Internet Privacy Misunderstandings, Part 10

Friday, January 18, 2013

Internet privacy misunderstandings part 10You get a friend request. The name is something you remember from high school. The picture looks familiar. The account has pictures of the person on vacation and their relationship status is "in a relationship" with someone else whose name is also familiar. Obviously you know this person, right? Not necessarily - fake accounts on social networks are common, and while it may seem odd to fake being a real person, if enough information about a person is already online, it is easy to do. If you've followed this series of posts, you are probably already aware that a lot of information about people already exists online, even if that person didn't post any of it. So while you might know that your close friends on social networks really are the people they claim to be, if it's not someone you talk to frequently in real life, it's entirely possible the profile on Facebook (or other social networks) is someone who is only pretending to be that person. So you could be sharing information with people you don't know, even if all of your contacts are names that are familiar to you.

Internet Privacy Misunderstandings, Part 9

Friday, January 11, 2013

privacy misunderstanding 9There is a lot of information available online - but the reality is that anyone who can type can post something online. It may or may not be true, and it can be very difficult to determine whether or not something you see online is from a reliable source. This applies to photos and videos as well as text - many people think that if they see a picture of something, then it must be real - but photo (and video) editing software can make things look real that in fact are not. Think about a movie with really good special effects, for example. Because of this, it's important to remember that when you post something, true or not, there will be people who believe it and others who don't. In addition, if you post something that is meant to be sarcasm or a joke of some sort, be aware that many people might not see it that way. Be very cautious with the words you choose to use in your posts online, because you never know who might be reading them and taking them at face value.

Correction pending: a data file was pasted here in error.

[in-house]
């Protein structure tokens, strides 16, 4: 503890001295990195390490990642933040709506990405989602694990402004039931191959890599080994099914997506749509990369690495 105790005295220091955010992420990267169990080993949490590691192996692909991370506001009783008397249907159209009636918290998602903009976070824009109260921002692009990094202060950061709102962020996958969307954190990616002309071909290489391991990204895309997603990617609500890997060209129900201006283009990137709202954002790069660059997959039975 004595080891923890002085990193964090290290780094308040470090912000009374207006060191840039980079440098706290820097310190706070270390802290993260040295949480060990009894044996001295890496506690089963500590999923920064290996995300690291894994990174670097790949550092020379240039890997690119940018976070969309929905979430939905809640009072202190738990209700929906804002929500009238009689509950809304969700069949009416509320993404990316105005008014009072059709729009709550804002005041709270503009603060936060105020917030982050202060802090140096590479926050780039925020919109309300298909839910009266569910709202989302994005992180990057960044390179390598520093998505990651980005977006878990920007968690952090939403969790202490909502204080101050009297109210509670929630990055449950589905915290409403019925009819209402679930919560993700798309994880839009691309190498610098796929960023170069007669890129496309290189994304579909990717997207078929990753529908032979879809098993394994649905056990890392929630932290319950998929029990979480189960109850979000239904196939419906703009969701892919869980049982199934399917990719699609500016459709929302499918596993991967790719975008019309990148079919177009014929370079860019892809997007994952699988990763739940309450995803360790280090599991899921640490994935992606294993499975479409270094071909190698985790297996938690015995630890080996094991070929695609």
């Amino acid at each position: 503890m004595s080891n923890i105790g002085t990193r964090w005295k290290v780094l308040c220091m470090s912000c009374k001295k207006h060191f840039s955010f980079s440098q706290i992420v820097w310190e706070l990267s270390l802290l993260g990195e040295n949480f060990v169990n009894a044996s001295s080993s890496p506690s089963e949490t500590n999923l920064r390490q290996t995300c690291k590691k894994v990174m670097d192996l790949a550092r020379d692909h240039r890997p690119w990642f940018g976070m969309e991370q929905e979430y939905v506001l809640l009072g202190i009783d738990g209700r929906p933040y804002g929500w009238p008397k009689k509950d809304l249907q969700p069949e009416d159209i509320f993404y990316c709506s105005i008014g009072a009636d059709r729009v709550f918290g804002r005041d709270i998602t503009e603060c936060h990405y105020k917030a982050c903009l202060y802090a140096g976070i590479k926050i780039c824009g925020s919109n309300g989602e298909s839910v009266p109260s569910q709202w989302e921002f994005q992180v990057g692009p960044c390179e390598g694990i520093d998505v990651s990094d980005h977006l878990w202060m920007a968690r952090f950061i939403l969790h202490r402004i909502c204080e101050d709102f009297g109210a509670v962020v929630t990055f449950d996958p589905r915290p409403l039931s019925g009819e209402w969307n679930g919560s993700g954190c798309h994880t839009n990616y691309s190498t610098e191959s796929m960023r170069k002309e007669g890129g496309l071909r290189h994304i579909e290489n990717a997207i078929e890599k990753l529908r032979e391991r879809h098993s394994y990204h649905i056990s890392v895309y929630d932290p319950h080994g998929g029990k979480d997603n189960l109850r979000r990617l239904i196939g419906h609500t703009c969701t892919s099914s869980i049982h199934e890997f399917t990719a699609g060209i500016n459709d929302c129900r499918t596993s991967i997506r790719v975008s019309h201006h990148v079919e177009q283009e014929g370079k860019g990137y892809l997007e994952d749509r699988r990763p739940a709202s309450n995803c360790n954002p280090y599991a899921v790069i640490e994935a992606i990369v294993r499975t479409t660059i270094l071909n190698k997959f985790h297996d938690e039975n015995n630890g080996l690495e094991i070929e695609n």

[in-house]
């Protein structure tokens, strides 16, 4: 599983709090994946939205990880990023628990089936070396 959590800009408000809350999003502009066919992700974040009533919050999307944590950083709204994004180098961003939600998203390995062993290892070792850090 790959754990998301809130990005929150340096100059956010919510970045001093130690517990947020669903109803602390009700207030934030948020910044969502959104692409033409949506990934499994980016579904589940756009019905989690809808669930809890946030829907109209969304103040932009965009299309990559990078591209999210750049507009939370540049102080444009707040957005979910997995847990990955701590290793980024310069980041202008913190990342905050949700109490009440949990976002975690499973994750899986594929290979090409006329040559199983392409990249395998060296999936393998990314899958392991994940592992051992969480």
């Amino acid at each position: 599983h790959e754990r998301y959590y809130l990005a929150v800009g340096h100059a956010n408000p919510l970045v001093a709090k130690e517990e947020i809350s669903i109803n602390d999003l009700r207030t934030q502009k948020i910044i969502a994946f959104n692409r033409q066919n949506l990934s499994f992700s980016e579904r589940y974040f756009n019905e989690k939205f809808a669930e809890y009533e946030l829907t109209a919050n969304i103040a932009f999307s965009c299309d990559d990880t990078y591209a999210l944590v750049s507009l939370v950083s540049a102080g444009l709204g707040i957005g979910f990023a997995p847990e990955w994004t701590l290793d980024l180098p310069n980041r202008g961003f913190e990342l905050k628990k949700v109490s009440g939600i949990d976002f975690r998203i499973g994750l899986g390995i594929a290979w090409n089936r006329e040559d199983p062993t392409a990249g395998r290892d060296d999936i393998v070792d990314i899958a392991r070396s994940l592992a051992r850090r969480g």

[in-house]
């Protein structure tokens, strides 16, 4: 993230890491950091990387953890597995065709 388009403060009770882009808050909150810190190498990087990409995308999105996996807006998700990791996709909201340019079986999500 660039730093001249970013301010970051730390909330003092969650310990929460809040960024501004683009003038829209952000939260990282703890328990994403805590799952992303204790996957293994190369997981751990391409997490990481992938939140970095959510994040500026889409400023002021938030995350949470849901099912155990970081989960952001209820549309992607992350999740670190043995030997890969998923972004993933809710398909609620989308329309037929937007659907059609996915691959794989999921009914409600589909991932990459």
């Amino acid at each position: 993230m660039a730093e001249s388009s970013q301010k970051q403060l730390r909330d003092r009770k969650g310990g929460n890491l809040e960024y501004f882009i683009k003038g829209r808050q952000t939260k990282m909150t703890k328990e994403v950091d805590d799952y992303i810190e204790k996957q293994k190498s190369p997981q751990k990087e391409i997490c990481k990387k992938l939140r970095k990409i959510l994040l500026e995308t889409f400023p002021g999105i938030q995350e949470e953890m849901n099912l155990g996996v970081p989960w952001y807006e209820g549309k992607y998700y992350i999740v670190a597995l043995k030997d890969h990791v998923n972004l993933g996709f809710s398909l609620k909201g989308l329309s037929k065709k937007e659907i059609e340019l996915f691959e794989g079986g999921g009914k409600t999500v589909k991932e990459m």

New Method for Detecting Objects in Images

Wednesday, January 9, 2013

Using techniques from the field of robotics, Vision Group researchers and their colleagues have developed a method for detecting objects in images that intelligently selects which object detectors to use and which to ignore in order to complete a task within given time constraints. The paper was presented in December at the Neural Information Processing Systems Conference. It’s by Vision Group researcher Sergey Karayev and group leader Trevor Darrell as well as Tobias Baumgartner of RWTH Aachen University and Mario Fritz of MPI for Informatics, who has worked at ICSI as a postdoc.

Internet Privacy Misunderstandings, Part 8

Friday, January 4, 2013

privacy misunderstanding 8Remember that when you post something, it can be found later. While current technology might not be sufficient for someone to identify you by using face recognition software, it's very likely that software coming out in the future would have no problem identifying you (or someone else) based on, for example, a blurry photograph. The same goes for speaker identification software and other technology that can be used to identify people. As time goes on, the technology improves, so never assume that because something isn't possible today, it won't be possible in the future.

Internet Privacy Misunderstandings, Part 7